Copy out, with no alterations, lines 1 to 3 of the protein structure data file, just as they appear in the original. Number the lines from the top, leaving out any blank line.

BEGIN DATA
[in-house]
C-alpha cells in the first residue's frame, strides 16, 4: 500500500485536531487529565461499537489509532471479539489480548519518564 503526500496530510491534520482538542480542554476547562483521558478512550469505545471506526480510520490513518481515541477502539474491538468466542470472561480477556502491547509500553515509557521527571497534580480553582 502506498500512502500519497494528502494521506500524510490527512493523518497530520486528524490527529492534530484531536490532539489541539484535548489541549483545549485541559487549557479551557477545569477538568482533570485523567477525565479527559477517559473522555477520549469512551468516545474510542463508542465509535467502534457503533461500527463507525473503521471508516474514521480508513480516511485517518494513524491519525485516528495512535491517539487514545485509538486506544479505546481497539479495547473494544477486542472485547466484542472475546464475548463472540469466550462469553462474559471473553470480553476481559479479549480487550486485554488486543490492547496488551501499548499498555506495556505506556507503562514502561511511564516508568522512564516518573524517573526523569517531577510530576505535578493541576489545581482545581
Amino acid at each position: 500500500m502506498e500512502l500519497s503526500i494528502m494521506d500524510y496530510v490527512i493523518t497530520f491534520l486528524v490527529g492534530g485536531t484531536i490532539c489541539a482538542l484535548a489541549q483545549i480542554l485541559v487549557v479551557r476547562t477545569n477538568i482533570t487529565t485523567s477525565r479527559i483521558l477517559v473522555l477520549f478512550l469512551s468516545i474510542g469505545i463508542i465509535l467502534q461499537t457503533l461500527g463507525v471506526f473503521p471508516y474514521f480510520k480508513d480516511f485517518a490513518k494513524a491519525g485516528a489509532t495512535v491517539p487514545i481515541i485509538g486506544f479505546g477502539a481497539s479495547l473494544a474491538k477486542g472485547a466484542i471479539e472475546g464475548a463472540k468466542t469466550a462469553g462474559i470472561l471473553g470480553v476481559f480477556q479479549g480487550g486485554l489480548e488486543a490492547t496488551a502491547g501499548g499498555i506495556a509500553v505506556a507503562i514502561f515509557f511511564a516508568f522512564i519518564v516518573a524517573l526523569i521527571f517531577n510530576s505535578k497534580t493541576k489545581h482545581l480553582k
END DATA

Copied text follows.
[in-house]
C-alpha cells in the first residue's frame, strides 16, 4: 500500500485536531487529565461499537489509532471479539489480548519518564 503526500496530510491534520482538542480542554476547562483521558478512550469505545471506526480510520490513518481515541477502539474491538468466542470472561480477556502491547509500553515509557521527571497534580480553582 502506498500512502500519497494528502494521506500524510490527512493523518497530520486528524490527529492534530484531536490532539489541539484535548489541549483545549485541559487549557479551557477545569477538568482533570485523567477525565479527559477517559473522555477520549469512551468516545474510542463508542465509535467502534457503533461500527463507525473503521471508516474514521480508513480516511485517518494513524491519525485516528495512535491517539487514545485509538486506544479505546481497539479495547473494544477486542472485547466484542472475546464475548463472540469466550462469553462474559471473553470480553476481559479479549480487550486485554488486543490492547496488551501499548499498555506495556505506556507503562514502561511511564516508568522512564516518573524517573526523569517531577510530576505535578493541576489545581482545581
Amino acid at each position: 500500500m502506498e500512502l500519497s503526500i494528502m494521506d500524510y496530510v490527512i493523518t497530520f491534520l486528524v490527529g492534530g485536531t484531536i490532539c489541539a482538542l484535548a489541549q483545549i480542554l485541559v487549557v479551557r476547562t477545569n477538568i482533570t487529565t485523567s477525565r479527559i483521558l477517559v473522555l477520549f478512550l469512551s468516545i474510542g469505545i463508542i465509535l467502534q461499537t457503533l461500527g463507525v471506526f473503521p471508516y474514521f480510520k480508513d480516511f485517518a490513518k494513524a491519525g485516528a489509532t495512535v491517539p487514545i481515541i485509538g486506544f479505546g477502539a481497539s479495547l473494544a474491538k477486542g472485547a466484542i471479539e472475546g464475548a463472540k468466542t469466550a462469553g462474559i470472561l471473553g470480553v476481559f480477556q479479549g480487550g486485554l489480548e488486543a490492547t496488551a502491547g501499548g499498555i506495556a509500553v505506556a507503562i514502561f515509557f511511564a516508568f522512564i519518564v516518573a524517573l526523569i521527571f517531577n510530576s505535578k497534580t493541576k489545581h482545581l480553582k